The reason to Conrad’s suicide attempt is his mom's acute coldness towards him shows her ultimate despise of Conrad because she blames him for not dying instead of her favorite first born son. After his suicide, Conrad is asked to see a psychiatrist by his father. Cal tries to bring the family back together, Beth, Conrad and himself, but fails to do so. Beth never once visited Conrad in the hospital and barely checks up on him to see if he was asleep. She began to shut herself from her husband and most importantly, her son.
In the beginning of the book, when Dave talks about when the family was once good, he calls his mom, “Mom”. He later on calls her “Mother” when she becomes abusive. He does this because he became distant from her when the abusive started. He didn’t feel safe referring to her as mom anymore because she wasn’t the nurturing mother that she once was. Before the abuse, Mother would’ve done anything for her family.
Thinking that he is dead, she starts having a relationship with a local minister named Dimmesdale. Together they have a kid, much to the despair of the town who looks down upon Hester for “cheating” upon her husband. Although the town breaks Hester down to the core for her sins, she keeps her integrity by refusing to revel who the father is, which would surely doom him to the same fate as her.
Caleb and Maggie didn’t care what they said though and went on to loving each other and secretly meeting up. They enjoyed life together, side by side. Simone used the theme of love and tragedy to convince her audience that even though life is hard sometimes you just have to take the good with the bad and make the best of it. This refers to the quote as well. Its ironic how she almost died and he almost died too but when placed together, side by side, they can overcome
Marilyn, who held a strong will to live, steadily accepts the fact that she must be released. The feeling of guilt showers over her as Barton informs her about the reality that her being there influences “the life of not one person but the lives of many.” (6) Her beg for mercy decelerates as she ponders about the seven other people’s lives that have to be sacrificed if she clings for her life. Her will to write her family letters depicts her acceptance towards death and her love she feels towards her family. Before she dies, she is given the opportunity to talk to her brother, Gerry. Both Gerry and Marilyn feel venerable to her death because they don’t have the power to alter the law of science.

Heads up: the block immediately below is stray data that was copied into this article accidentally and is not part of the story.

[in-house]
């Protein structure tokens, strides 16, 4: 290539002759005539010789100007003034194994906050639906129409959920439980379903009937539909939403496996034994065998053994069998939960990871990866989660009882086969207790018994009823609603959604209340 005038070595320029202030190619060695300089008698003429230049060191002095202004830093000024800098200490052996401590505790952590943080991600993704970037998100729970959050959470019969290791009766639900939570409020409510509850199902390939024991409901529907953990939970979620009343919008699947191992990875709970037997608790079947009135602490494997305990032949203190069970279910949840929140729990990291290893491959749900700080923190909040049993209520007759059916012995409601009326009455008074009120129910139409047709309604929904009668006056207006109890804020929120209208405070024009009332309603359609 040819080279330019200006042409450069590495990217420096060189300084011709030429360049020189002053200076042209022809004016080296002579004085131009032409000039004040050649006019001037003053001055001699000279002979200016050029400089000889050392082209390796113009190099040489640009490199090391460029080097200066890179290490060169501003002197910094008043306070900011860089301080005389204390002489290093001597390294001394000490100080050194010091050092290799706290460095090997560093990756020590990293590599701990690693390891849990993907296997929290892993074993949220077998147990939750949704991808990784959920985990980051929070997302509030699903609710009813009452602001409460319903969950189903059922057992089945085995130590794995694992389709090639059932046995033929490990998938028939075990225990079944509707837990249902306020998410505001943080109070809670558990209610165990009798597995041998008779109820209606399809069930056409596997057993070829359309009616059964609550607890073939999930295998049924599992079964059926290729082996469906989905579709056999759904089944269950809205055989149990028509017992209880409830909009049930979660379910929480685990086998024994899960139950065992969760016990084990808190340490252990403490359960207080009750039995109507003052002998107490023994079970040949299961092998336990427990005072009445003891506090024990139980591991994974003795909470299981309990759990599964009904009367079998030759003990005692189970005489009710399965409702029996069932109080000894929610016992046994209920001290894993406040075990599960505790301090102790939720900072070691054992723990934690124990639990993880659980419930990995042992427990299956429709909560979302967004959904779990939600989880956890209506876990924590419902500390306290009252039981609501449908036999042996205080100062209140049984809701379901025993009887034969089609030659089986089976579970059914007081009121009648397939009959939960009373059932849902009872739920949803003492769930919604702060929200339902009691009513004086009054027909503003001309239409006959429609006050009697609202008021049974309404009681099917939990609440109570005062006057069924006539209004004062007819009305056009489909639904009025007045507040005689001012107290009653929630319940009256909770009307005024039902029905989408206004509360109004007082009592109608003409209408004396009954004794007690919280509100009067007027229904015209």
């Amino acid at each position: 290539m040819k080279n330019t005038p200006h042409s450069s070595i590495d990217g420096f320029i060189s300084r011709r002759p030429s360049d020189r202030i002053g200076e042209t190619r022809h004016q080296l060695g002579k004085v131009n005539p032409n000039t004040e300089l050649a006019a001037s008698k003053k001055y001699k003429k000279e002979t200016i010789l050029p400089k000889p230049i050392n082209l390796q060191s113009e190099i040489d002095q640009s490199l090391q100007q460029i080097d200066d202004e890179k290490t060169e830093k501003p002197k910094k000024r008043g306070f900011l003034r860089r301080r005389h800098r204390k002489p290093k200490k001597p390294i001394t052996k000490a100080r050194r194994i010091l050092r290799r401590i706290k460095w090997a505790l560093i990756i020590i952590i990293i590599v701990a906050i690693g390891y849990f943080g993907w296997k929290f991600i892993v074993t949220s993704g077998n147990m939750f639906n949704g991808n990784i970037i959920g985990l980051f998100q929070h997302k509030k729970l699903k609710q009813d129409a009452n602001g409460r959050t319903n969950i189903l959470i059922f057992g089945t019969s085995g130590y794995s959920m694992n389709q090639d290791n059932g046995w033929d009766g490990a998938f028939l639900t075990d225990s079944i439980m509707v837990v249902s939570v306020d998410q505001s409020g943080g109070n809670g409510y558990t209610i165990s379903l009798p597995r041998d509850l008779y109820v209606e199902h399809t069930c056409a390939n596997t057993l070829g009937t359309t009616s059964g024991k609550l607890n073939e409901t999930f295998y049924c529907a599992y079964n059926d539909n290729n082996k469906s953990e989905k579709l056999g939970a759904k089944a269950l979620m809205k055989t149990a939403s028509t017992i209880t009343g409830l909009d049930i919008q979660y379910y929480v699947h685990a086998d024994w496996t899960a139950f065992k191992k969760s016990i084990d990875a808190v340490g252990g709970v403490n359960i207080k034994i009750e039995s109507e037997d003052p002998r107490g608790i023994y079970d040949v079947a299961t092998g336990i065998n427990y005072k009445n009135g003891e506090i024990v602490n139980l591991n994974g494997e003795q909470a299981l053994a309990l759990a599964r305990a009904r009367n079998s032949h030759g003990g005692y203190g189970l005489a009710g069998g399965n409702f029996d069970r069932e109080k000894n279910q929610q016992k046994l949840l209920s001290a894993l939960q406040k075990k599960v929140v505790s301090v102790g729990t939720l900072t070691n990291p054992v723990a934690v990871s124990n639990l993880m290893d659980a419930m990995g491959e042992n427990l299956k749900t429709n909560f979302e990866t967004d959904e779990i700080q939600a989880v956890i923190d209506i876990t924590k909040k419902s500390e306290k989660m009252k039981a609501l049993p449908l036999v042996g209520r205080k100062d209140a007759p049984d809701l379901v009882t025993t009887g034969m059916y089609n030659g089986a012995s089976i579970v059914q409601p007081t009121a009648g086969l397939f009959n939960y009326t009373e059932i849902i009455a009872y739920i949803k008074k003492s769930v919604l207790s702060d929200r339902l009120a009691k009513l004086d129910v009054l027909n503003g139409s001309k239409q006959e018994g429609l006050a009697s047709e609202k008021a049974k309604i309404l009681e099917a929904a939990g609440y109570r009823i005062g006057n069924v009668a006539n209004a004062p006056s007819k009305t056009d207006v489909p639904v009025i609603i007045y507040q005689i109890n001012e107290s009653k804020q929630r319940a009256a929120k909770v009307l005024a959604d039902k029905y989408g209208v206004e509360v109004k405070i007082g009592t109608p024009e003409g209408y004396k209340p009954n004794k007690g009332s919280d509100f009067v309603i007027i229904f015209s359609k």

He hurts his mom after telling her he does not love her and “felt sorry for his mother and she made him lie. He would go to Kansas City and get a job and she would feel all right about it” (Hemingway 77). Krebs means it when he says he does not and cannot love anybody which hurts his mother deeply. Because he has lost or weakened his values he hides how he truly feels and lies and takes it back. He decides that he will run away to Kansas only to escape the problems he cannot confront in his family.
Morality aside, she “[walks] through her husband as if he were a ghost” (26), completely disregarding his emotions. Another example of adultery in the novel is Gatsby’s relationship with the married Daisy Buchanan. He finally reunites with his dream girl after five years of separation, however, Tom eventually learns of his wife’s betrayal, “I stared at him[Wilson] then at Tom, who had made a parallel discovery less than an hour before…” (124) He is enraged at the news and sees no justification in Daisy’s actions despite his own unfaithfulness. Tom and Daisy’s disloyalty further projects their lack of respect and
In Greg’s story, his teacher skips him in turn for the community chest. Greg was extremely hurt by this, so he decided to act. By doing this however, he may have just darkened his own life. The teacher comments on how Gregory doesn’t have a dad right after he tries to put some of the money in the chest and say it was from his father. Gregory may have actually thought that he was going to buy a dad.
As Mary’s brother Laurie ran way from home after the clash with their father Calvin Pye, their mother got sick. Since Calvin was very irritated with his children, life was somewhat lonely for Mary which eventually forced her to get close to Matt. An excerpt from novel as narrated by Kat can exemplify how solitude contributed in fabricating the bond between Kate and Matt: “Mrs Pye was in a really serious state that summer, and that worry about her, coming on top of everything else, was more than Marie could bear alone. So she turned for comfort to matt. If she’d had more friends, or if her mother had had family living near, or if Calvin hadn’t alienated the whole community … then maybe Marie would not have needed to turn so hard, so appealingly to Matt.
Ethan is a tragic hero due to his poor-judgment, which leads to many of the downfalls in his life. These problems include: marrying Zeena, not being able to stand up to Zeena, and altering his plans after death with Mattie. By Ethan marring Zeena because she helps out with his mom while she was ill until she died. He felt he couldn’t be alone for the rest of his life; therefore he marries Zeena blindly without really getting to know her, he rushed in to it in my opinion. Zeena was 7 years older than Ethan, and you know with age there comes sickness; Ethan then became the caretaker for Zeena dealing with her constant complaining.